by Tommy H. Thomason

Tuesday, November 26, 2013

AD (A-1) Skyraider Original vs Extraction Seat

The Navy contracted for the incorporation of the Stanley Aviation Corporation Yankee seat in at least two squadrons of its AD (A-1) single-seat Skyraiders. This was an extraction system as opposed to an ejection seat. In the event that the airplane needed to be jettisoned, the pilot was pulled out of his seat by a cable attached to a rocket as opposed to riding a seat that was propelled by a rocket (originally an explosive charge) out of the airplane. For more on the Stanley seat, see

The original AD seat and the one incorporating the extraction system were similar in appearance but very different in detail. The most obvious indication of the Stanley seat is the presence of a tube (the rocket) added to the right side of the existing canopy actuation mechanism that was usually concealed under a canvas cover (I'm not sure why but I suspected that it was prone to leaking).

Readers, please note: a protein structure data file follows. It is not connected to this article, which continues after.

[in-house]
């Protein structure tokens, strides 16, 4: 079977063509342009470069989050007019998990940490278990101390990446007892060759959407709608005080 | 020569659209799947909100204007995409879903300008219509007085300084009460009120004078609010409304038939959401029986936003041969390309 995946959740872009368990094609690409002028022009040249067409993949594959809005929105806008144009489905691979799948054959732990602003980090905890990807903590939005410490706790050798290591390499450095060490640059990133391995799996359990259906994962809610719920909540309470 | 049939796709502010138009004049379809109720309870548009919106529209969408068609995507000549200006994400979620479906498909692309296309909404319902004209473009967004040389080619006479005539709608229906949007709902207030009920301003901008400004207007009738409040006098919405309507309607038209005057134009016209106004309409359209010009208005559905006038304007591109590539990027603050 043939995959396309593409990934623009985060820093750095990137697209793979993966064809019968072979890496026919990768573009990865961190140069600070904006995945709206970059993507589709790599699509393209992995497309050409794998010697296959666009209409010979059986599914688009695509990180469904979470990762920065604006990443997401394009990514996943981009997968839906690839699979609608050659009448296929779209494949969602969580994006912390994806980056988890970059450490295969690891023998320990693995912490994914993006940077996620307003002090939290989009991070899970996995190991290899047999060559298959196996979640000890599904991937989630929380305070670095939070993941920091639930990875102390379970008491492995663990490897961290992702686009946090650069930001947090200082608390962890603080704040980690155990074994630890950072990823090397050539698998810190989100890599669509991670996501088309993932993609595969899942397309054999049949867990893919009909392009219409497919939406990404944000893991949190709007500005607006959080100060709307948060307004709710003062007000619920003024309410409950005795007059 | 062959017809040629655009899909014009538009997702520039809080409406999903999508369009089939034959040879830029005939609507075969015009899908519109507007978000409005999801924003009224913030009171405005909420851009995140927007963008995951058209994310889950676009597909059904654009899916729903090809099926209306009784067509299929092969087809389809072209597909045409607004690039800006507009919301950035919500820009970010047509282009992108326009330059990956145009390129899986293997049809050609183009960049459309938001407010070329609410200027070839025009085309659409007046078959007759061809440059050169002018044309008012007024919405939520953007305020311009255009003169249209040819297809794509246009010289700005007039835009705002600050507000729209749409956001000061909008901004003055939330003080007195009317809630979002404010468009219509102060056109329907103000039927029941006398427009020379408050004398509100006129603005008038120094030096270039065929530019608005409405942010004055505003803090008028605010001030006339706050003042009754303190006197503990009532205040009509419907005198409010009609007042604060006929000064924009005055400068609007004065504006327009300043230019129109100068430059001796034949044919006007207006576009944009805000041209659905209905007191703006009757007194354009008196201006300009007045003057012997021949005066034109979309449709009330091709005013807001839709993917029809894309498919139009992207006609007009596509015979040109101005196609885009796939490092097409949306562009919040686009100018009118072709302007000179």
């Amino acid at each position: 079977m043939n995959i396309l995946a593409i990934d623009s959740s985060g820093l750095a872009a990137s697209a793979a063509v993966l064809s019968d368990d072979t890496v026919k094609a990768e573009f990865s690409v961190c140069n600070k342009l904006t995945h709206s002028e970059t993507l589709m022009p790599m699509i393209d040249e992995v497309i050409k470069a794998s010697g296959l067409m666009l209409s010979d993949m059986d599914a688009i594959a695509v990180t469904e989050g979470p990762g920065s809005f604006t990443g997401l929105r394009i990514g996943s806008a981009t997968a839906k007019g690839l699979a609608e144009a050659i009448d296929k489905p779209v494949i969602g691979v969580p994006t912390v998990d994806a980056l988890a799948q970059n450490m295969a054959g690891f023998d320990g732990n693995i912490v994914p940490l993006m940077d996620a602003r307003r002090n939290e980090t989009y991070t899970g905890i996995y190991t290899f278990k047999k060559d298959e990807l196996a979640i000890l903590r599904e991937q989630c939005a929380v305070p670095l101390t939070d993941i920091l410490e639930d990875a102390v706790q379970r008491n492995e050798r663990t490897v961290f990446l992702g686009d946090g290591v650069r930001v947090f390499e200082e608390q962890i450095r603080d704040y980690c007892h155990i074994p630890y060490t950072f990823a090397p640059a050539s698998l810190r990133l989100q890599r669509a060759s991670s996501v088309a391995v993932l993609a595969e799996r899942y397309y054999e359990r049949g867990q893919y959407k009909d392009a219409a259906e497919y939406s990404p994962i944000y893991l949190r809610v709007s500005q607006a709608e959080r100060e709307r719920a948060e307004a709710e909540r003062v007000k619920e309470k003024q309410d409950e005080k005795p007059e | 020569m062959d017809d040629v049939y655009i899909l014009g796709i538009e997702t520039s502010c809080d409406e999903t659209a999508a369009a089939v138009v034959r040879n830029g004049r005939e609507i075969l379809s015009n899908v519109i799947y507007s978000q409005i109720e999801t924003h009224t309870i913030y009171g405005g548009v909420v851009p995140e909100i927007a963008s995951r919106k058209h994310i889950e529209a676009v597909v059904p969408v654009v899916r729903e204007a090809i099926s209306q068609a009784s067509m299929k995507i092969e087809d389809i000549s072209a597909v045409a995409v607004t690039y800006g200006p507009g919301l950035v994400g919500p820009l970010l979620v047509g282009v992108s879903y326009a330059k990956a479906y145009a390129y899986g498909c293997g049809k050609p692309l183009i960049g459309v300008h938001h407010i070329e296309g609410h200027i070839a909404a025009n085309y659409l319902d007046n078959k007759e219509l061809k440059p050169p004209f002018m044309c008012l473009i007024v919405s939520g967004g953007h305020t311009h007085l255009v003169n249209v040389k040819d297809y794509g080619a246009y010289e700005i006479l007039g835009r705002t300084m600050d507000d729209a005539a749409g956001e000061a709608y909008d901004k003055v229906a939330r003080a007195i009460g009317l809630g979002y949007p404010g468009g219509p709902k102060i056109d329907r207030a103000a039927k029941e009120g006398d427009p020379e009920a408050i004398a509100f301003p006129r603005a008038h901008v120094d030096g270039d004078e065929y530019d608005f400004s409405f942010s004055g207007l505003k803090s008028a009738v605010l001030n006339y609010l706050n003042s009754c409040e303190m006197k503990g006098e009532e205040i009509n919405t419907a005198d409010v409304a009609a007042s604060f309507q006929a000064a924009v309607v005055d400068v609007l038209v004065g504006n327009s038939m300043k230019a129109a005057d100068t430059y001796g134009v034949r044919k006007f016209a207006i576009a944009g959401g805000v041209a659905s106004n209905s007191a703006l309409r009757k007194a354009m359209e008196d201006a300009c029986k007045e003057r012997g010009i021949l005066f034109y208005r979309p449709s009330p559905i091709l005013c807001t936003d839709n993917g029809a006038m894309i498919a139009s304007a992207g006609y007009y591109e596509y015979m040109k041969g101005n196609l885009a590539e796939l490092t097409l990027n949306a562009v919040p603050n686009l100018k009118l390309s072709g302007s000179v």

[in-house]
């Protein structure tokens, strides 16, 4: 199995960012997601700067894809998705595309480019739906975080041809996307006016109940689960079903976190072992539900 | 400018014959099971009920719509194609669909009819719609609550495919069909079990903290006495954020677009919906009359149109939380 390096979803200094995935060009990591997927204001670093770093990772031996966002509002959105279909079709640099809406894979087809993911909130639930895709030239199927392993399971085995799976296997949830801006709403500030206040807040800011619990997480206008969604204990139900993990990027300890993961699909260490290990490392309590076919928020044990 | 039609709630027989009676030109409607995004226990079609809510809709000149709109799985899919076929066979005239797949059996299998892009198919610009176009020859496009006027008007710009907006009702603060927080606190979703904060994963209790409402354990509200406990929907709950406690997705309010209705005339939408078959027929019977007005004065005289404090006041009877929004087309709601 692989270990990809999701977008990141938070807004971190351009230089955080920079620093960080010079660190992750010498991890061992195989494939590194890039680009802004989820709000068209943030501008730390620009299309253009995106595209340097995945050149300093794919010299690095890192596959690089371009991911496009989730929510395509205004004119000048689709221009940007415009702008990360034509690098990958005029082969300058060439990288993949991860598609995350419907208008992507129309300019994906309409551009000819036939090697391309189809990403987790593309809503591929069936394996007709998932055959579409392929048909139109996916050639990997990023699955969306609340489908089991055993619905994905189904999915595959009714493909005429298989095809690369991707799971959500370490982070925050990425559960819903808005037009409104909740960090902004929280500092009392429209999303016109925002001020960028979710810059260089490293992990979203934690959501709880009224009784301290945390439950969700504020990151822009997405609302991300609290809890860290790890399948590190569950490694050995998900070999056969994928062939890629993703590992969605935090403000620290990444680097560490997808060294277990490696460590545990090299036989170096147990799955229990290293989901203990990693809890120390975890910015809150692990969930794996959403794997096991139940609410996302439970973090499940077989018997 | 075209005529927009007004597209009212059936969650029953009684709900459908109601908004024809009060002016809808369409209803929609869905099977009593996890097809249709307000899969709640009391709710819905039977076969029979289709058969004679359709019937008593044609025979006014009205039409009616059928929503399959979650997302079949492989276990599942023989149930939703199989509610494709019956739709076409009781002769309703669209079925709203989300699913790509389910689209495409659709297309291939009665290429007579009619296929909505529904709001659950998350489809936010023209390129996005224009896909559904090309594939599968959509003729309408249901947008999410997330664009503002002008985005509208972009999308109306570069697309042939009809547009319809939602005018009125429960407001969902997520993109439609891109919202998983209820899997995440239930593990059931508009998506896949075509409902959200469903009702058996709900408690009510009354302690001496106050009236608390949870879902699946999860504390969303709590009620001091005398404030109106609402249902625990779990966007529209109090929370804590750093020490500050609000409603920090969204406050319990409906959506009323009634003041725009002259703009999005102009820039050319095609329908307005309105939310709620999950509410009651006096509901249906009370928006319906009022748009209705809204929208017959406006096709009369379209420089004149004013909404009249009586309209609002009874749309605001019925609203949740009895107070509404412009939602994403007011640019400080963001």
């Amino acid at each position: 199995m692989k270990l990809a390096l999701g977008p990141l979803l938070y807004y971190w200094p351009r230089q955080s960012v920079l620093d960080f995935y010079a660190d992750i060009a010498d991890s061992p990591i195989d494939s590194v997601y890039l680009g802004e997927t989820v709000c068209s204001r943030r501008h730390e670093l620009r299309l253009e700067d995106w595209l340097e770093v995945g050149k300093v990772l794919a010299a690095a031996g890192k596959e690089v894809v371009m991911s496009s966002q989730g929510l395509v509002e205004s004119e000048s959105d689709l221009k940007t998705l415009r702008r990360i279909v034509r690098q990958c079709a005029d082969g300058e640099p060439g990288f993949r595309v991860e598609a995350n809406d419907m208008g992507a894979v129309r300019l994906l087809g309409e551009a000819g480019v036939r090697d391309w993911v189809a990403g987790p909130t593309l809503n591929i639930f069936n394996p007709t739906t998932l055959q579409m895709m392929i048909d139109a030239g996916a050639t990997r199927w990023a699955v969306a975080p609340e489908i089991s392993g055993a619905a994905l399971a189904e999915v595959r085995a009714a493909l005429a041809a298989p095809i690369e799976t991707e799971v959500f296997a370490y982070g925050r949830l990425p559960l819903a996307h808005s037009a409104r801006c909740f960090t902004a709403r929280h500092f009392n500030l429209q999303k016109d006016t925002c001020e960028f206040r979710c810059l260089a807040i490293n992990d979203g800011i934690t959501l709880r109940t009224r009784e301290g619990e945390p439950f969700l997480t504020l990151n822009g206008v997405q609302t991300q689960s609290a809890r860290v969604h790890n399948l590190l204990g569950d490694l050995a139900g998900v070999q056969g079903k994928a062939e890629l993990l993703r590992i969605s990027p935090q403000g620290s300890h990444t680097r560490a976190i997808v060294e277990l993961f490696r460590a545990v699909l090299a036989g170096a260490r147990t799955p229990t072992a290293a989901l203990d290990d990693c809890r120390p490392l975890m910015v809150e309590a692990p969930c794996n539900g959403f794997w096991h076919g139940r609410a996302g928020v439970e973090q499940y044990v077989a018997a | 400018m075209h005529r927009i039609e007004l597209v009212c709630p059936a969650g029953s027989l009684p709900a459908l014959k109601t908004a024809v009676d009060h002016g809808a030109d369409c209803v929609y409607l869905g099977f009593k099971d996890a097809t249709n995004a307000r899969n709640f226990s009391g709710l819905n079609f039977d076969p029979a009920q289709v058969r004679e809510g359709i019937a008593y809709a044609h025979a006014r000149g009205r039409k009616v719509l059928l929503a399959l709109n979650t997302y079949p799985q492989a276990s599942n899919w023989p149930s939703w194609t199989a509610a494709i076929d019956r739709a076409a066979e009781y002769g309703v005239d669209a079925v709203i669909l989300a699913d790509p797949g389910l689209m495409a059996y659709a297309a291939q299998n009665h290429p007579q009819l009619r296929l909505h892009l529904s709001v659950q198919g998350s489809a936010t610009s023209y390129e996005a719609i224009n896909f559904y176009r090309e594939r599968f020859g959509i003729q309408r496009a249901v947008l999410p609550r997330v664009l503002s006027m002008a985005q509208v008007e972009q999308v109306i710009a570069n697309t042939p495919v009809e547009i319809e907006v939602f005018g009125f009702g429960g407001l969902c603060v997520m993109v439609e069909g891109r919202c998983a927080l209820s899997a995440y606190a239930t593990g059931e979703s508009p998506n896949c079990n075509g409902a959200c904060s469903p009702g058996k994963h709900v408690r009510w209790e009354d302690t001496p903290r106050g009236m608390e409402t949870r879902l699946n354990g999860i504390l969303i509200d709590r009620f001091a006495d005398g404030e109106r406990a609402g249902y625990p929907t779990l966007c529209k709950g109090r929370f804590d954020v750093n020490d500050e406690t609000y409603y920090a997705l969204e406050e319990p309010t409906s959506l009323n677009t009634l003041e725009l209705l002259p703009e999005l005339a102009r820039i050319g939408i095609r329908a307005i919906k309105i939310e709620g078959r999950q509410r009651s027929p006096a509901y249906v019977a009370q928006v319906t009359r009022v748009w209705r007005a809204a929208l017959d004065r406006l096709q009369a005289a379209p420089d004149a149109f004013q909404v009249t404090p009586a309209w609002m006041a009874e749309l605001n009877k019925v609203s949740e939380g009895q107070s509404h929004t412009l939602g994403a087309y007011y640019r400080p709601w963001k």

The armor plate behind the pilot's headrest appears to have been unchanged but the head rest was now mounted to the seat structure, which included two U-shaped channels on each side of the seat.

An extraction initiation handle was located at the front side of the seat cushion.

The headrest of the original seat was narrower, with its forward surface bowed outward vertically, and mounted to the armor plate. The seat consisted of a back and a bucket. (Note that the canopy actuation mechanism is not shown in the following illustration and that there would almost always be cushions/parachute in the seat.)
There was, of course, no extraction handle.

This is the comparable illustration for the Yankee seat. (Note that the control column is not shown.)
The Air Force modified both its single-seat and wide-body Skyraiders with the extraction system.